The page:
The alarm rang at 5.20am. Me: Get out of bed now or we'll be late. B: Why can't you go first? Me: Even if I went first, if you stay in bed, we'll still be late.
She was sore about this remark for the entire morning. All this, after boasting the night before about how she could always wake up for early meetings at work. We made the 6.18 train, and even managed to buy sandwiches at Anker - which had become our default sandwich shop in Vienna - before boarding.
It was raining quite heavily when we arrived at Melk. It looked like a lovely town. We went for a tour of the monastery at Melk Abbey with several groups of tourists. It wasn't our intention to join them. They just overwhelmed the place, one wave after another, wherever we happened to stop. We'd planned to catch the 11.30 ferry to Krems but finished our tour of the building only at eleven - with the gardens to go - so we decided to take the 13.50 instead. We nearly missed that as well, having been greedy for dessert after lunch.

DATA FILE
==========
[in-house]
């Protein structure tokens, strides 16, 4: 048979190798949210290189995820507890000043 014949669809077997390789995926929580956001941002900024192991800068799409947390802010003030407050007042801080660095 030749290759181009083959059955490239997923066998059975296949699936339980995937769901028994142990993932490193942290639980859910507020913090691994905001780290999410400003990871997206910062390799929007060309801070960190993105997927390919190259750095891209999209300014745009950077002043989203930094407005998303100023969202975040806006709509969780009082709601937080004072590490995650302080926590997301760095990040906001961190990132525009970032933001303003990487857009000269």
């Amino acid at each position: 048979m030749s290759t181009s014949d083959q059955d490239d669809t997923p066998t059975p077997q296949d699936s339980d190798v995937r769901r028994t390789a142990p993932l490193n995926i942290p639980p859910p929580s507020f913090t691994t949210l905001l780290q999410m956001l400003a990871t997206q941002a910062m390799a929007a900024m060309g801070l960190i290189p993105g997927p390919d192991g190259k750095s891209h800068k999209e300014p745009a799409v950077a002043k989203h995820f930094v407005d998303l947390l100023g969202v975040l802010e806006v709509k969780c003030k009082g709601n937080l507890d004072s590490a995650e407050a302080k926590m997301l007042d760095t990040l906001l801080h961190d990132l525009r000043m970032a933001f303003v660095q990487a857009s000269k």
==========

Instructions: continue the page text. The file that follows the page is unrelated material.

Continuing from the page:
On the ferry, we sat in the open-air area. As we passed each significant place along the Danube in this part of the Wachau, a recorded commentary would tell us, in German, English and Japanese, what we were seeing. Each time an announcement was made, many people, but most noticeably the Japanese tourists, would come out, snap a picture, and go back in to their seats.
Baroque architecture in Krems
Krems was rather dull, but perhaps it was because we didn't have a plan and didn't know where to go. There were vineyards around but we hadn't booked any trips in advance. We wouldn't have had time to visit them anyway.
The main pedestrian street was full of interesting shops that were closed. There was supposedly lots of Baroque architecture to admire but I didn't know what Baroque architecture looked like then, so I assumed that all the buildings I saw were Baroque.
We did stumble into Krems University, which had more modern architecture that I was rather fascinated by. I was at least able to tell that they weren't Baroque.